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A Fine Cut 

If you're going to have a steak, have a big steak. It's the American thing to do

click to enlarge The 26-ounce porterhouse steak from Wolf Creek Lodge

Young Kwak

The 26-ounce porterhouse steak from Wolf Creek Lodge

You can bet someone a steak dinner. You cannot, however, bet someone a quinoa salad dinner.

You could, of course. But it doesn't quite sound right, does it? The steak dinner remains the go-to American "fancy" meal. To some, a steak might be commonplace, but for decades, especially out here in the West, a massive cut of high-quality beef served with a couple of simple sides remains a culinary treat.

And in Spokane, where cattle are raised within an hour's drive, the steak still holds a special spot in the fine-dining world, and they're good enough to splurge on. Dropping a few hours of wages on a slab of beef might seem outrageous, but we've been doing that for generations. A steak is perhaps one of the original indulgences of the American West.

"In my mind, a big, thick steak gives the bite, the flavor and the feeling of indulgence," says Bill Alles, the owner of Churchill's Steakhouse, which opened in downtown Spokane in 2007 and quickly became one of the region's most renowned steakhouses. Serving only USDA prime meats painstakingly selected from Midwest farms, Churchill's steaks run as much as $59. All are big enough for leftovers — and more. Thick, massive cuts, as Alles explains, are part of the allure of a fine steak.

"There's something in the back of one's mind about the big grilled steak that will make it an American institution for years and years to come," he says.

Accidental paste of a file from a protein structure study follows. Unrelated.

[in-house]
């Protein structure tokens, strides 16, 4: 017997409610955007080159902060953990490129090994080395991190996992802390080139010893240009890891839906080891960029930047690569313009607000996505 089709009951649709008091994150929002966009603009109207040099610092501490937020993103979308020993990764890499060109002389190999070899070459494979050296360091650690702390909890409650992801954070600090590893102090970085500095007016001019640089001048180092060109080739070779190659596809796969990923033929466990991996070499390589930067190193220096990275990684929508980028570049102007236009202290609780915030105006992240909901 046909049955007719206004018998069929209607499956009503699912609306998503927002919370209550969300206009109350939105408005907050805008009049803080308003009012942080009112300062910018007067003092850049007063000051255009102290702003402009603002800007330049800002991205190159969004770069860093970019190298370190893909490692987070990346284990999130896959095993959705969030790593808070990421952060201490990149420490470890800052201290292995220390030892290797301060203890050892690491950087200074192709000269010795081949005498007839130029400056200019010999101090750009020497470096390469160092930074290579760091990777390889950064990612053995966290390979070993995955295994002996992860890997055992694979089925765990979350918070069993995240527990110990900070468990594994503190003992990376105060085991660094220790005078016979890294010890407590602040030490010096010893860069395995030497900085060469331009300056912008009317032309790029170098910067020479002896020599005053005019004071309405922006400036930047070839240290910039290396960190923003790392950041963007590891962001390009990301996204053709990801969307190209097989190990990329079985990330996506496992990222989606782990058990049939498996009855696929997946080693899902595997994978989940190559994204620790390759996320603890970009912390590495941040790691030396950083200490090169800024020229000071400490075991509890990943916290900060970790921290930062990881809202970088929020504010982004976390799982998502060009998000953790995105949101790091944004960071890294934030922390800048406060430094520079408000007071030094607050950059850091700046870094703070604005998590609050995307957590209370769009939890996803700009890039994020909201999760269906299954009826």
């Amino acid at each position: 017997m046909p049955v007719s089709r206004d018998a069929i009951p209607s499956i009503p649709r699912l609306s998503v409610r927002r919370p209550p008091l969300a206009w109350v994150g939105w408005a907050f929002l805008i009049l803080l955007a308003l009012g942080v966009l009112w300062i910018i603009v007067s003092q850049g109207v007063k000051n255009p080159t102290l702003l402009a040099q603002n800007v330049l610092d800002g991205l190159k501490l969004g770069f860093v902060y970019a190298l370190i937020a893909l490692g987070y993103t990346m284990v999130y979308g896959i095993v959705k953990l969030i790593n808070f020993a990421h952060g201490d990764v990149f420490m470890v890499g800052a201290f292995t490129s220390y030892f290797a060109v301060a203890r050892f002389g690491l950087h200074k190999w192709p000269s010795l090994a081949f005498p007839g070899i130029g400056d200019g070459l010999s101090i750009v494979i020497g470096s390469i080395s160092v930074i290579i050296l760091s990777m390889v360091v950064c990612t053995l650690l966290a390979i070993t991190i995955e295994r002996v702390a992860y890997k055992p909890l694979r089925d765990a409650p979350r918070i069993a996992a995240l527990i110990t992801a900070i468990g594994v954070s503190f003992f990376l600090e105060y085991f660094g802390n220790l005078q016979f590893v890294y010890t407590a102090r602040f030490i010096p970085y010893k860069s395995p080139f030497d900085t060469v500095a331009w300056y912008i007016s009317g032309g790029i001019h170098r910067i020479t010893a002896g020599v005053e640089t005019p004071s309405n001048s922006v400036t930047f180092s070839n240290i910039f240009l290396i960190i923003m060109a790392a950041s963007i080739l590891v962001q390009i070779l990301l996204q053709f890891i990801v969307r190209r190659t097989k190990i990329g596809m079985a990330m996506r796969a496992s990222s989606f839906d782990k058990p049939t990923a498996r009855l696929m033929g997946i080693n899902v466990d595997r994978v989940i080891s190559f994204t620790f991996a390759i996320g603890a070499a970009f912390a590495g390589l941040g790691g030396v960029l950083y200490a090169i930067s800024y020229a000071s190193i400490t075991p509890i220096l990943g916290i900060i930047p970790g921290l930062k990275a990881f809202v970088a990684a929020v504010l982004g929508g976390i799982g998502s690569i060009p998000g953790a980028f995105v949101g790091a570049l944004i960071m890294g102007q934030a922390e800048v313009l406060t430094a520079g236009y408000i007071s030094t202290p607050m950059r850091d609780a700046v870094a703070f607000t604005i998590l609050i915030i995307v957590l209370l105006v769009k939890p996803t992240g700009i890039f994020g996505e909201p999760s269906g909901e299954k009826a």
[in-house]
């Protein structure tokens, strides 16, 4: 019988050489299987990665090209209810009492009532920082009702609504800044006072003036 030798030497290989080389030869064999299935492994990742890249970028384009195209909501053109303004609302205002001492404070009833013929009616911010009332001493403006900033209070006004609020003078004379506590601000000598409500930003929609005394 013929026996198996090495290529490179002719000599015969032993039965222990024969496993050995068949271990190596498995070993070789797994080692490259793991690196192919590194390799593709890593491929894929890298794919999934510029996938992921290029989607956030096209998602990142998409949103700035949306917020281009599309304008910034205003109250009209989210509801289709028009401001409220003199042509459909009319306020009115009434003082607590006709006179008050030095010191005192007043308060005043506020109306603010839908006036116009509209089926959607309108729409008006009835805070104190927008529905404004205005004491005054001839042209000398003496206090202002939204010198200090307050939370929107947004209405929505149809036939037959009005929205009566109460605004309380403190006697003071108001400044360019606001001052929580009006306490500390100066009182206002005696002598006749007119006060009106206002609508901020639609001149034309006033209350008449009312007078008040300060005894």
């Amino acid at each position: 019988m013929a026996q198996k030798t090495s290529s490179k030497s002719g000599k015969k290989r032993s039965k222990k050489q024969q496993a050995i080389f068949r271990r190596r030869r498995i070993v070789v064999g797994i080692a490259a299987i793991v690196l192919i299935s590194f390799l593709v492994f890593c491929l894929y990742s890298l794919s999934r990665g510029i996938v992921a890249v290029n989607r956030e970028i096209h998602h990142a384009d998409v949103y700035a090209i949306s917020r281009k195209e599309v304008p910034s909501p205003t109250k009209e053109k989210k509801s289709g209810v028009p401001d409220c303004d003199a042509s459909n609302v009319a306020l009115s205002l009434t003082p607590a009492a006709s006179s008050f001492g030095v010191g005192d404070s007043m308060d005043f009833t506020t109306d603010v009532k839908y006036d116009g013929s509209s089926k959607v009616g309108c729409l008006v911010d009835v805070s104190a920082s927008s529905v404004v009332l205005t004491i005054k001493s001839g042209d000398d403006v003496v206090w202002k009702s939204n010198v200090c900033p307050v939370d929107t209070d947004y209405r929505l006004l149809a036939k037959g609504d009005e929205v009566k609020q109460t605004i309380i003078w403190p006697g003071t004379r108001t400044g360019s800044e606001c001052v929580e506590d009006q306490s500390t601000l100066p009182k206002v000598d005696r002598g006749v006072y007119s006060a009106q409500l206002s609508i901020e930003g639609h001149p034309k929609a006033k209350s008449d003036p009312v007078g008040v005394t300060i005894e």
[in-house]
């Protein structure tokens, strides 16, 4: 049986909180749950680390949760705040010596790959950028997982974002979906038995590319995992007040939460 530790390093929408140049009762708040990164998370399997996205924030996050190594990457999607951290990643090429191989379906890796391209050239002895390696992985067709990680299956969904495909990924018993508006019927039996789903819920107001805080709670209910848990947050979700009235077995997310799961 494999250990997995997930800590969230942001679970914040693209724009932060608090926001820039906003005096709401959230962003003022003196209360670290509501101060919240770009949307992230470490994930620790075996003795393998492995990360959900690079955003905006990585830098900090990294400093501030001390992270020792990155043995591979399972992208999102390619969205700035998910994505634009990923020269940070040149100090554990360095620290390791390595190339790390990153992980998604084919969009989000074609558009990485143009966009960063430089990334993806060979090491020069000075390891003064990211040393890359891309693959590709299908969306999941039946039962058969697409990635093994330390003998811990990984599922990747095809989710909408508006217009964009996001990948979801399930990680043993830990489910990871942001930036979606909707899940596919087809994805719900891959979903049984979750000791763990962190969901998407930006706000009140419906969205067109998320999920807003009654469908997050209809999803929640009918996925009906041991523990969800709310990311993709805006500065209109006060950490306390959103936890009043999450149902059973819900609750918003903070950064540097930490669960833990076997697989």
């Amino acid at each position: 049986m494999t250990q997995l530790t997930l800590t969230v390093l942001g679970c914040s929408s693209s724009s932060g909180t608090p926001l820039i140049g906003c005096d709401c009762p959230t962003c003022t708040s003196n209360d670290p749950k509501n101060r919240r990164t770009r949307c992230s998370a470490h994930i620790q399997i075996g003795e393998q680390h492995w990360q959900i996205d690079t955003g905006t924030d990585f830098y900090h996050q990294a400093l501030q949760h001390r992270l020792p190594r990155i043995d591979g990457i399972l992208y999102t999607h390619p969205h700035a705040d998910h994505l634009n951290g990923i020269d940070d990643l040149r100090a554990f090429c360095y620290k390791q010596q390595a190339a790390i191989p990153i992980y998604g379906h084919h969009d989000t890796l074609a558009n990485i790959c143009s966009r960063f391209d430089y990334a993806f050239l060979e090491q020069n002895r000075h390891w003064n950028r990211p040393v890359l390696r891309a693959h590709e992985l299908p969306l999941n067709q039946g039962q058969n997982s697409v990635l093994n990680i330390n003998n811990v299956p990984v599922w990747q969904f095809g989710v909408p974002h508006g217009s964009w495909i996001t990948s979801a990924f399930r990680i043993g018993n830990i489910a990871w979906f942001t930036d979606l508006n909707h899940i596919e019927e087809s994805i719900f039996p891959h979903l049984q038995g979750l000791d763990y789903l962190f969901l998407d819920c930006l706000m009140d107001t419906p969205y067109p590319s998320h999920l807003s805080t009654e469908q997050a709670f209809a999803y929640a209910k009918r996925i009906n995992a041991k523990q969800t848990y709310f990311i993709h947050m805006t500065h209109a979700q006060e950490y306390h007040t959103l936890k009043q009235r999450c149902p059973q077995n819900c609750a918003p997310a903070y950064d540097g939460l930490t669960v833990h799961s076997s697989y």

The fine-dining world has shifted in the past decade to the point where the old-school steakhouse and its rustic trappings aren't what some would consider when heading out for an indulgent meal. Compared to chicken and pork, beef sales are down over the past few years as diners and home cooks try their hand at different cuisines that have become more and more common. That said, the beef industry locally is moving along just fine.

If you get a steak from another Inland Northwest favorite, the Wolf Creek Lodge in Spokane, or its sister restaurant, the Wolf Lodge Inn outside of Coeur d'Alene, it came from Double R Ranch in Loomis, a Washington town just south of the Canadian border. The savory taste a steak-lover lusts after starts out on those plains, long before the cow ever becomes meat. And the process might help you understand some of the prices on these items.

The porterhouse steak pictured here was cut from a cow grown at Double R, where the animal's nutrition and care is carefully monitored. Terry Reynolds, the company's director of sales, says it doesn't matter how great a chef is, the steak won't turn out great if the animal wasn't cared for properly.

"We are watching it all the way through. Animal welfare is critically important in this business. Low-stress animals create a high-quality product," says Reynolds.

This porterhouse is one of the Wolf Lodge's most popular steaks and rings in at $53. Their menu also features seafood and chicken items, but steaks reign supreme here. If you go to the original Wolf Lodge Inn, on I-90 just a few miles east of Coeur d'Alene, the menu is basically just steaks, and the interior is far more cowboy. It's simple, but that's part of the joy of a steak dinner.

"The nice thing about beef is that you add salt and pepper to it and you get a great experience," says Reynolds. "There's a romance to a steak — it's part of the cowboy lifestyle. When you go out for a nice steak dinner, it's special." ♦

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